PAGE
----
Book Review: Denise Scott Brown In Other Eyes – Guest Critic George Michelin 12.05.2023 – Posted in: Book Thoughts
Books are meaningless without readers. This blog post adds to our book review series about interesting new titles viewed through a lens of a critical reader. This time, our guest critic is George Michelin who reviews Denise Scott Brown: In Other Eyes edited by Frida Grahn and published by Birkhäuser in 2022. Please also take a look at Mimma Tuomisalo’s review of Collective Processes and Pijatta Heinonen’s review of Architects after Architecture – Alternative Pathways for Practice.
Text by George Michelin (b. 1990) who is a graduate of the Oxford Brookes School of Architecture and the Aalto University School of Arts, Design and Architecture. He is a Helsinki based designer and architect with an interest in understanding the interplay between creative theory and practice, as explored by his master’s thesis Towards a Culturally Durable Ultraviolet Architecture which investigated the notion of cultural sustainability in architecture.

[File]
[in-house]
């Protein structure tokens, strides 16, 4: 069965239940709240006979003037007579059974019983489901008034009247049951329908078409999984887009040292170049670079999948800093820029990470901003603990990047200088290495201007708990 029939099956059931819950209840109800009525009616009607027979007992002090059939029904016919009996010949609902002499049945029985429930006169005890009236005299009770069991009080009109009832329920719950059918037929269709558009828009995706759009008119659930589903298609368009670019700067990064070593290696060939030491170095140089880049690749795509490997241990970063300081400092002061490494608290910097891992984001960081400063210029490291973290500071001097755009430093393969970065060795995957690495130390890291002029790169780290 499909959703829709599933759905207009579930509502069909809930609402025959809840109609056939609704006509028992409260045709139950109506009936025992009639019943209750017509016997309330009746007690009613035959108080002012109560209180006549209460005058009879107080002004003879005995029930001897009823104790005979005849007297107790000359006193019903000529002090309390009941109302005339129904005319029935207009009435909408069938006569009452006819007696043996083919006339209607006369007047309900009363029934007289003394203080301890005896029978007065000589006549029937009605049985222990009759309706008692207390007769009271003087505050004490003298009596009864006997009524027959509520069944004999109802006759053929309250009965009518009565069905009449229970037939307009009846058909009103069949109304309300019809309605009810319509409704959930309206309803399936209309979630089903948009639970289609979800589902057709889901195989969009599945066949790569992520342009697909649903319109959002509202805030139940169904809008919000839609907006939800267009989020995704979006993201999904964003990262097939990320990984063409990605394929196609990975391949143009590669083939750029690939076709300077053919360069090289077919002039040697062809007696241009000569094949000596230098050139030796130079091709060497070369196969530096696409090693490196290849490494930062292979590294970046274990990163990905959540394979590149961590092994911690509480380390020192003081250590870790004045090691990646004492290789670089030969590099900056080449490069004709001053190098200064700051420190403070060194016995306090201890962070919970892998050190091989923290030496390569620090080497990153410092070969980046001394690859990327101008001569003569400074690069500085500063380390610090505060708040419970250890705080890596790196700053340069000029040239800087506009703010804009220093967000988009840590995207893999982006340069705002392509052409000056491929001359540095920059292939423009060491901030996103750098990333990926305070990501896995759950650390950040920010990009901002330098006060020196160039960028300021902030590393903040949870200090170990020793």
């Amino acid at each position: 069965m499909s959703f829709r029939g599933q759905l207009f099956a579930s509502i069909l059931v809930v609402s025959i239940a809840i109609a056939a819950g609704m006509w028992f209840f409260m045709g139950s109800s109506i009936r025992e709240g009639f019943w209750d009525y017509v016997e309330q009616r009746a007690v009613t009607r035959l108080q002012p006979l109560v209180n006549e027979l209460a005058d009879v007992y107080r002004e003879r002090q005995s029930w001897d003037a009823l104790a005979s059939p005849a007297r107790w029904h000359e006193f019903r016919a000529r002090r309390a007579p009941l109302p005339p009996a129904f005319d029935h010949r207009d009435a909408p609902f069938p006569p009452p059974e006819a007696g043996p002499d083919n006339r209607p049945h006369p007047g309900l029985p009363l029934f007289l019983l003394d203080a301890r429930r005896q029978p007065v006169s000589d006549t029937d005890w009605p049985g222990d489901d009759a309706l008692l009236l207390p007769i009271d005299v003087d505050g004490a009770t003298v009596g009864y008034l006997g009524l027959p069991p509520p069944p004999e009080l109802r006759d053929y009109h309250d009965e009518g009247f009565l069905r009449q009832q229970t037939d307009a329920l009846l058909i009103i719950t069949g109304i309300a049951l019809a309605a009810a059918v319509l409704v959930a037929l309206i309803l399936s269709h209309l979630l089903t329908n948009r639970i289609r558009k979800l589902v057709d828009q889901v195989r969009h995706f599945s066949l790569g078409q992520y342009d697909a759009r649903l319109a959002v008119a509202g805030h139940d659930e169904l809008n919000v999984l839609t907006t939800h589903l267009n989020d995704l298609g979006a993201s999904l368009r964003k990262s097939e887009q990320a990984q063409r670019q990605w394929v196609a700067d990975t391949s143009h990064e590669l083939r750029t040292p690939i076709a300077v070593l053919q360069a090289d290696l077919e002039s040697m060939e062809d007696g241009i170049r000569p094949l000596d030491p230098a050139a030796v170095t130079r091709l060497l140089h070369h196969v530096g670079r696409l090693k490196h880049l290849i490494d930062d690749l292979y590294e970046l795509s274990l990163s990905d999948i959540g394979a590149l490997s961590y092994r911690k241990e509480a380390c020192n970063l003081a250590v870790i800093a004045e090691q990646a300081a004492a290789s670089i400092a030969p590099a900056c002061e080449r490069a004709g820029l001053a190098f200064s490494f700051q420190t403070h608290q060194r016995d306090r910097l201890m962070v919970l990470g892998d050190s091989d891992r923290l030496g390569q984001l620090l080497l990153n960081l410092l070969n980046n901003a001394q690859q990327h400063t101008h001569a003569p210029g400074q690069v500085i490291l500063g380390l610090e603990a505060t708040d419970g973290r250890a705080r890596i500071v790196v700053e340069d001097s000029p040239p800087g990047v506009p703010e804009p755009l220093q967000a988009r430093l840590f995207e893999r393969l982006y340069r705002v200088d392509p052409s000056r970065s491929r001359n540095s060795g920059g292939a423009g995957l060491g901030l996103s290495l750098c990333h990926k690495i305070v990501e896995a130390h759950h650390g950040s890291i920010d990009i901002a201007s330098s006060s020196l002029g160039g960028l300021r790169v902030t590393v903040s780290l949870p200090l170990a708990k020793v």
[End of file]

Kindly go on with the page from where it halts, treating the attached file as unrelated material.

Denise Scott Brown: In Other Eyes offers a comprehensive anthology of essays examining the life of one of the key figures of architectural postmodernism, who’s ideas helped to shape Western architectural and urban planning discourse and teaching pedagogy to this day. Published half a century after the landmark postmodernist manifesto Learning From Last Vegas, co-othered by Scott Brown, her second husband Robert Venturi and Steven Izenour, the book forms part of a welcome series of recent publications which seek to correct the historical portrayal of 20th century architecture as a male dominated narrative.
The publication is edited by Frida Grahn, an architect, architectural historian and current Ph.D candidate at the Accademia di architetturia di Mendrisio, Università della Svizzera italiana (USI).